Anatomy of a Movie Trailer: The Girl on the Train

The Girl on the Train, by Paula Hawkins
The Girl on the Train, by Paula Hawkins.

While the film version of Paula Hawkins’ smash-hit bestseller The Girl on the Train was inevitable since about Week Two of its eventual 13-week ride atop the bestseller lists, people only got seriously excited about the adaptation when the cast announcements began, because any film that features Emily Blunt, Rebecca Ferguson, and Allison Janney (not to mention Laura Prepon, Lisa Kudrow, and, oh yeah, Just Theroux and Luke Evans) has a lot going for it right out of the gate.

And with the arrival of the first full-length trailer we can make some initial judgments about the film, the casting, and everything else. And we will judge, because book lovers are the most judgmental people in the world. Adapt one of our favorite books, and we will be giving your trailer the stinkeye until we’re satisfied.

Well, we’ve seen the trailer (see it here if you missed it), and we’re ready to offer some judgments.

The New Gone Girl

Continuing on the tradition of films about Basic White People Who are Secretly Evil, The Girl on the Train may well be the most Basic trailer ever seen. Which is not, I should stress, a judgment on the final quality of the film or even our excitement level about it—it’s just an observation that we have a cast that is almost monolithically white despite being set in New York City, one of the most racially diverse areas on Earth. The costumes, the houses, the cars—even the nearly decade-old Kanye song chosen as the music gives the trailer a distinct target audience of people who were in the same room as Hip back in 2008.

Which makes perfect sense, of course, because that’s one of the themes bubbling under the story itself—that tired moment when you realize that despite the fact that you’re not exactly old yet, you’ve definitely left behind your carefree days of dancing to Heartless in a bar while your friends drunkenly cheer you on.

Or, put another way, those carefree days when dancing drunkenly in a bar was cool instead of sad.

That Cast, Tho

Still, it certainly looks good. Of course, you can make a trailer for any movie look good. Trailers have the advantage of not needing to tell a coherent story or have actual performances. It’s all quick cuts to well-chosen two-second long snippets, plus music, plus mysterious lines taken out of context. But Emily Blunt, well we’d basically follow Emily Blunt anywhere at this point, and she is remarkably well cast in the lead. Ditto for Allison Janney, playing Detective Riley. Janney, a good friend of Director Tate Taylor, is exactly right for the role. Rebecca Ferguson is always a welcome sight, and the rest of the cast are physically on point, if nothing else.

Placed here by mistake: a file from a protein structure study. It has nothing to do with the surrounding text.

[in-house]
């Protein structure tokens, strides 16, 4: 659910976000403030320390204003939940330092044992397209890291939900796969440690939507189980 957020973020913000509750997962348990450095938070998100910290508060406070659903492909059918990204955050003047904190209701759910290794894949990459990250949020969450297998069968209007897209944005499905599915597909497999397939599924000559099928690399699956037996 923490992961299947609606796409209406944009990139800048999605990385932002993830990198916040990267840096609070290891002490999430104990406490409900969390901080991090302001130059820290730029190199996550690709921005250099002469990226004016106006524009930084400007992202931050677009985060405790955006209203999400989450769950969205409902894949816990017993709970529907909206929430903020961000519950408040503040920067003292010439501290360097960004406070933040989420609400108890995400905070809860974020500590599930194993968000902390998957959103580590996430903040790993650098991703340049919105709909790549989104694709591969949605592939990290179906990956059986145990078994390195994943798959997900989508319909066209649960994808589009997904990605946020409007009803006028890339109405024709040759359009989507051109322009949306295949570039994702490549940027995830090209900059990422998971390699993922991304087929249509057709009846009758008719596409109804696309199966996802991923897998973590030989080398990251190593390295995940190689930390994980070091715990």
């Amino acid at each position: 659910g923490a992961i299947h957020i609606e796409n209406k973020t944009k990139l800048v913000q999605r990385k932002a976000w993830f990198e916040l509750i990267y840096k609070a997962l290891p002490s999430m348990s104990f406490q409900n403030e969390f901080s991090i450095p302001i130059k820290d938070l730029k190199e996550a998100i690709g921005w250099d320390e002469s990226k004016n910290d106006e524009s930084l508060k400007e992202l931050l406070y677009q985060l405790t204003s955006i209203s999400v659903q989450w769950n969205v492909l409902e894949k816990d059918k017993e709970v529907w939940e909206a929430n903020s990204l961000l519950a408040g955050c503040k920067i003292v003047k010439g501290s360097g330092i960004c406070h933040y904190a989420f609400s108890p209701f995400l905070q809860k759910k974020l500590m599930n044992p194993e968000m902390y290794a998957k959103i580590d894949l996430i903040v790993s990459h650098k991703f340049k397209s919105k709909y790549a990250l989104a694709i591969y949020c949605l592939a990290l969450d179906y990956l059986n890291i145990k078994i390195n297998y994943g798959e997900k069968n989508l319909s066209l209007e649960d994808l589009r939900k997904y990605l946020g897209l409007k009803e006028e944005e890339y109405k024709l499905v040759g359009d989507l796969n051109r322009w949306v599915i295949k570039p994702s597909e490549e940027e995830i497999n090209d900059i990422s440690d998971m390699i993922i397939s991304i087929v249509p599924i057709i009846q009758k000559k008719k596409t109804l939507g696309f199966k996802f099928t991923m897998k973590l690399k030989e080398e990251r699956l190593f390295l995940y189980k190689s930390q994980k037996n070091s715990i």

The Tension

The best part about the trailer is the tension it sports. The Girl on the Train is essentially a Unreliable Narrator taken to the extreme; Rachel’s self-loathing and alcoholic blackouts mean the reader (or, in this case, the viewer) shouldn’t be able to trust anything she remembers or thinks she remembers. The trailer manages to convey this slippery sense through a combination of well-chosen moments with Blunt (although the line “I don’t remember ...

there’s some time missing” is a little too on the nose) and some nifty visual fake-outs, like Megan (Haley Bennett) looking like a corpse on a slab when she’s actually exercising in the gym, or Megan’s opening lines.

What the trailer manages to do is exactly what the book does: Each and every major character is framed in a such a way as to seem unreliable, even ominous, and untrustworthy. If you’ve read the book you think you know what to expect (though a slight trick like the one Gillian Flynn played on audiences with the revised movie ending of Gone Girl might be in the offing, who knows), but if you haven’t you could reasonably assume anyone speaking a line in this trailer is the secret villain, and that is a good thing for the adaptation of this bestseller.

In the end, the trailer makes it look like odds are this will be a faithful and stylishly-done adaptation, even if the film could be retitled White People are Crazy and everyone would totally believe it.

If you haven’t read The Girl on the Train yet, you should; yes, there’s a twisty ending (“twisty” actually doesn’t quite cover it) but there’s no guarantee the film will have the same ending, and even if it does part of the fun in watching this movie will be seeing if they can capture the obscure magic of Hawkins’ writing.